is news, information, and guides to literary magazines, independent publishers, creative writing programs, alternative periodicals, indie bookstores, writing contests, and more.

Willow Springs - Fall 2013

  • Image: Image
  • Issue Number: Number 72
  • Published Date: Fall 2013
  • Publication Cycle: Biannual

Willow Springs is a long-standing literary magazine, publishing works by well-known and up-and-coming writers alike for the past 30 years. The first thing that struck me when I began reading it was that there was not a specific theme noted anywhere or an editor’s note. While the magazine’s goal is to “engage its audience in an ongoing discussion of art, ideas, and what it means to be human,” this is a very general goal that can go in a number of directions. While it isn’t necessary to have a theme, the individual pieces themselves work together in a way to create themes in the reader’s mind; the one that stood out to me was of the things inside us—the hidden talents we aren’t aware of; the twisted desires we will never admit; the work of art we haven’t unlocked.

The scarecrow is a prevalent character in several of the pieces in this issue including “if the scarecrow weren’t a scarecrow” by Denver Butson. In this poem, the actions of a real human being are examined through the shell of a man, the scarecrow:

if the scarecrow weren’t a scarecrow
he might be you or he might be me
or he might just be someone else
who is neither you nor me
someone perhaps who doesn’t even know
that he or she is not a scarecrow
someone who does not feel the pang
of not being who he might have been
as you and I and the scarecrow himself
feel such a pang
every time we consider
how things might have been different

Nicole Cooley’s poem, “The Pregnant Doll,” was an especially intriguing look at society’s portrayal of pregnancy and the post-pregnant body of a woman. The real-life experiences of a woman delivering a baby are held in stark contrast to the “Doll who wears high heels and a pink nightgown / over her emptiness.” There is a very raw reality exposed in this poem over what happens to the human body when giving birth, something not always beautiful or miraculous. The lines “a household for another body” and “a cut steak leaking blood onto a plate” kept me reading the poem over and over.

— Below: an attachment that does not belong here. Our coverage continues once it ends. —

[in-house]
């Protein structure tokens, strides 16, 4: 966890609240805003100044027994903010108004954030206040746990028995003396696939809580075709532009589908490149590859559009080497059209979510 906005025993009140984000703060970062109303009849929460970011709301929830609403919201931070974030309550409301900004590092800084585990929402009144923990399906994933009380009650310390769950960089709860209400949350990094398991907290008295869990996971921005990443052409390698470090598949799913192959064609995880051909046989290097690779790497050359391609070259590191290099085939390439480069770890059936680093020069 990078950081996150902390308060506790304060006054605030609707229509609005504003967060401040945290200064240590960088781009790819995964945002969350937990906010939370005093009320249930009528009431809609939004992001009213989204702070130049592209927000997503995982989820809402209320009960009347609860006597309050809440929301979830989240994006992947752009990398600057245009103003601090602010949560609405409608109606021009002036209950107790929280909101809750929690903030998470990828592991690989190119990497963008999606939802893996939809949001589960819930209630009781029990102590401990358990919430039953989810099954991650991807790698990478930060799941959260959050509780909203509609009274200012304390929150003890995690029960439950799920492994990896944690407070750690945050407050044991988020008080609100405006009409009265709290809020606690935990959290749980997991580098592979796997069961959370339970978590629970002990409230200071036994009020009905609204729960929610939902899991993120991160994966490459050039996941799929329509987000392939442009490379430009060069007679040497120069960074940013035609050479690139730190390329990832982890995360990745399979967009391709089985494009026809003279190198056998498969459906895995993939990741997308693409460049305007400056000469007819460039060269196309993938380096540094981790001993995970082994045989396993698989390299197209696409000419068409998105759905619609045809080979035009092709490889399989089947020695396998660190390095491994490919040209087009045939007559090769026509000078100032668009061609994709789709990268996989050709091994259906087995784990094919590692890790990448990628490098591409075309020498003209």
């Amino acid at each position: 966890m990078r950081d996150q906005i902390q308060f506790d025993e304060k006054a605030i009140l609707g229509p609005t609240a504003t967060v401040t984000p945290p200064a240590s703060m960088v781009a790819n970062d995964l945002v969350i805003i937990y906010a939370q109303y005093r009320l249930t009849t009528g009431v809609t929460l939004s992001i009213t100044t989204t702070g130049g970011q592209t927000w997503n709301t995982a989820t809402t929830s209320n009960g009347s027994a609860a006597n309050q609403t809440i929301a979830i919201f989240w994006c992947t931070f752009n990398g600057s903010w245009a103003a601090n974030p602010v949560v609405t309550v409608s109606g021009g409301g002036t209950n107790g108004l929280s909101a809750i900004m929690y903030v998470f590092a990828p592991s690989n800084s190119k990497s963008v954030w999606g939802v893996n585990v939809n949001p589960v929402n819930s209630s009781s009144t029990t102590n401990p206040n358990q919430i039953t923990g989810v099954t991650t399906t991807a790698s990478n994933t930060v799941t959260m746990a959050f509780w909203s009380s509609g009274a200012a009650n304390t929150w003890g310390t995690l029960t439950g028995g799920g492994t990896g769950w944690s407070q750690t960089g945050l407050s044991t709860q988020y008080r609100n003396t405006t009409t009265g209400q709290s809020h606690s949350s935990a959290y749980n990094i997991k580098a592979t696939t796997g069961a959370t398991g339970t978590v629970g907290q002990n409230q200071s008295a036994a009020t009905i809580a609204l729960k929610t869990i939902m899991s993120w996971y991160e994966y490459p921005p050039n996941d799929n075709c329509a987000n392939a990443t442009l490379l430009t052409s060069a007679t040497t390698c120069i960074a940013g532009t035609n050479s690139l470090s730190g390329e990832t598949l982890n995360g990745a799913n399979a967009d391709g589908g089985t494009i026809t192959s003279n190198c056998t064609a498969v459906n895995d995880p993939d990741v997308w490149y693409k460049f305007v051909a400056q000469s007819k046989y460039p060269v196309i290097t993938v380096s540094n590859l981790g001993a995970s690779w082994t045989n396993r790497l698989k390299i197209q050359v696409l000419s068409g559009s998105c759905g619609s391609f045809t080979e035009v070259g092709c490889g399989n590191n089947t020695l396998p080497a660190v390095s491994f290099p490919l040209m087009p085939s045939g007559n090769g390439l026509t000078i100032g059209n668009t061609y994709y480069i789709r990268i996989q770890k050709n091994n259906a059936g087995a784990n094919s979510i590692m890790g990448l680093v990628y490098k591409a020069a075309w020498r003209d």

While there were several works of fiction in this issue, the one that stood out to me the most was “Prey” by Maxim Loskutoff. I was torn between loving and hating it simultaneously. The narrator is Derek—a loner, slightly overweight college student who works at a taco place and has a female, pet python named Voldemort. Derek is not a lovable character, but this helps the reader to better understand the low point he has reached when we come into his story:

I wake from a dream knowing that something, or someone, is in my bed. All the muscles in my arms and back are rigid. I roll over. A single, lidless eye gleams on the pillow beside me, milk chocolate brown with an elliptical pupil, swollen now in the near-dark. It’s Voldemort, smiling at me with her long, double-hinged jaws.

While I’m generally not a snake-lover, this story kept me turning the pages until the very end.

There are also two interviews that are definitely worth the time and energy, one with Steve Almond and the other with Susan Orlean. In Almond’s interview, he talks about writing moral pieces that try to cut through preconceived notions and sometimes turn political. A word he uses to describe the writing experience that I particularly liked was obsessive. Sometimes we write about things we’re obsessed with; we’re all obsessed with something, and writing is an avenue for that. However, there also needs to be an element of mystery, even to the writer. Almond says, “There should be lots of stuff you don’t know. That’s what allows you to surprise yourself and keep a preserved sense of mystery in your work.”

In Susan Orlean’s interview, she speaks to her curiosity over ordinary places and situations of life. Her nonfiction works look to explore these things, sometimes those things she fears or doesn’t even like, to develop a better understanding of it. When questioned on how much of her interviewing techniques are learned and how many are natural, Orlean again refers to this observation and curiosity writers should have. We should observe naturally to some degree, but we can learn what situations to explore or get a sense of which people will be interesting and provide the most valuable information.

While I found a theme throughout this issue, there are many more threads that can be linked in these pieces, not only in the poems and fiction but also in the interviews. See which ones you find and thread your way through Willow Springs 72.

Return to List.
Review Posted on November 14, 2013

We welcome any/all Feedback.